That doesn’t mean you can’t enjoy something sweet or savory, but you won’t crave it. It will be in front of you. It will be nice. So will the vegetables, they will all be delicious. I looked at all the essential oils, there are hundreds of them, and I got rid of the ones that were toxic or sensitizing or made you feel funny if you went out in the sun, all those. What I was left with was about a hundred. Of these hundred oils, which are the ones that are the most effective against fungi, parasites, and yeast? I got about eight of them, and I started taking them, and things started changing. I needed far less food because I wasn’t feeding these things in me. I needed less sleep because I wasn’t having to repair that much damage caused by them eating my tissue. My mood got better, and some other things started changing in my digestion for the better. A lot of black bile started coming out of me, so I could tell that my liver was clearing out. I think that having an ability to deal with parasites is fundamental to getting good health, and the Zoiben product is designed around that idea.
An egg and a spore are much more resistant to the environment, so as long as I can make the environment in my body such that they think it’s not a good place to wake up and grow, they will stay dormant in those forms because it’s when they’re growing that they are susceptible. They’re vulnerable in their growth state. They can have my body when my body is dead, so I have to let them know my body is not dead. And I will be doing that by clearing out scar tissue, and by taking enough essential oils that I am perceived as fully alive, and not a suitable environment for growth. I think the idea of killing them is mistaken. We’re not sterile, and neither is our environment. The idea is to harmonize with them and get them to want to stay dormant.
Martin: Right, so stay hostile, have high mineral values, have high electric values… The voltage of the cells needs to be at -25 millivolt or better.
Spencer: Yes, and then we won’t be colonized by these things. It won’t even be a fight anymore, because they themselves will decide to leave. It is much better to get someone to decide that they want to do something, rather than to force them. So let them decide they don’t want to be around you.
Martin: This is the Star Wars trick! “These are not the droids you are looking for!”
Spencer: (laughing) Well said! “This is not the body you are looking for!” Perfect!
Martin: Okay, so this Zoiben, how do we use this? Is this a suppository?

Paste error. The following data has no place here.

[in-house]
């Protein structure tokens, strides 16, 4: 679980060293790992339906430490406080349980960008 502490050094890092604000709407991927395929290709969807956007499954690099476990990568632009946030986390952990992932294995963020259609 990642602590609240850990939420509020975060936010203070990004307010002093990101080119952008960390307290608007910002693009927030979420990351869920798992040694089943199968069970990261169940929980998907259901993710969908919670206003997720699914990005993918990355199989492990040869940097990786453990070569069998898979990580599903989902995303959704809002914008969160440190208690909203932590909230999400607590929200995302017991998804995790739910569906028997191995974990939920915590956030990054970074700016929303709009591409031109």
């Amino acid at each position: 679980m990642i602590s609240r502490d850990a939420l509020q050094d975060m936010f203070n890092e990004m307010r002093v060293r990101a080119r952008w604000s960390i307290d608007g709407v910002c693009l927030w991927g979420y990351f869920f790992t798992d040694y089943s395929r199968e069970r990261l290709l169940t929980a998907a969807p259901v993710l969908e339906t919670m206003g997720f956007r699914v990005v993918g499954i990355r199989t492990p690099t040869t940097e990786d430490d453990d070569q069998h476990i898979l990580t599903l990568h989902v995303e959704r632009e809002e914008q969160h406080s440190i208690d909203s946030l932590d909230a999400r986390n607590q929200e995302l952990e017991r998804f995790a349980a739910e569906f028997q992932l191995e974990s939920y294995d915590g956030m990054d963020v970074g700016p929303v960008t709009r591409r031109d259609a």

Spencer: No, this is a liquid. What I like to do is to mix a teaspoon of this with some soda water, seltzer water, and just drink it. It’s the oil of frankincense, it’s an oil of myrrh, oregano, clove, oil from pine, all of those great essential oils that we were eating naturally as hunter-gatherers when we were eating mostly fresh and raw food. We would be getting this normally today, but we don’t, we cook our food, it has been sitting on a shelf somewhere, and before we even get to it, the essential oils are all gone.
And then we ask ourselves: “why am I being colonized?” Well, you convinced these things that you are a good environment for them! If you want to try taking it, I would suggest starting it perhaps on a Friday, when you don’t have any plans for the weekend, because interesting things can happen, it will cleanse you, specifically a parasite cleanse can have some interesting results. I would say that when your food cravings have cleared, when your tongue is clear, when you no longer gotta get that beef jerky, MSG flavor, barbecued ribs, when you no longer need to have that sugary treat, you are doing okay.
Martin: Awesome! So the last product we have on the list is Notoplex. Tell us something about that!
Spencer: Sure. Noto is a Latin word for a scar. This one will help you deal with scar tissue. Unresolved scar tissue can become cancerous and it is also a lack of function, so I want it out.
Martin: It is the last stage of thes stages of decline, right? The acute inflammation, the chronic inflammation, and then it’s the “I give up” stage, and then there’s the scar left behind, right?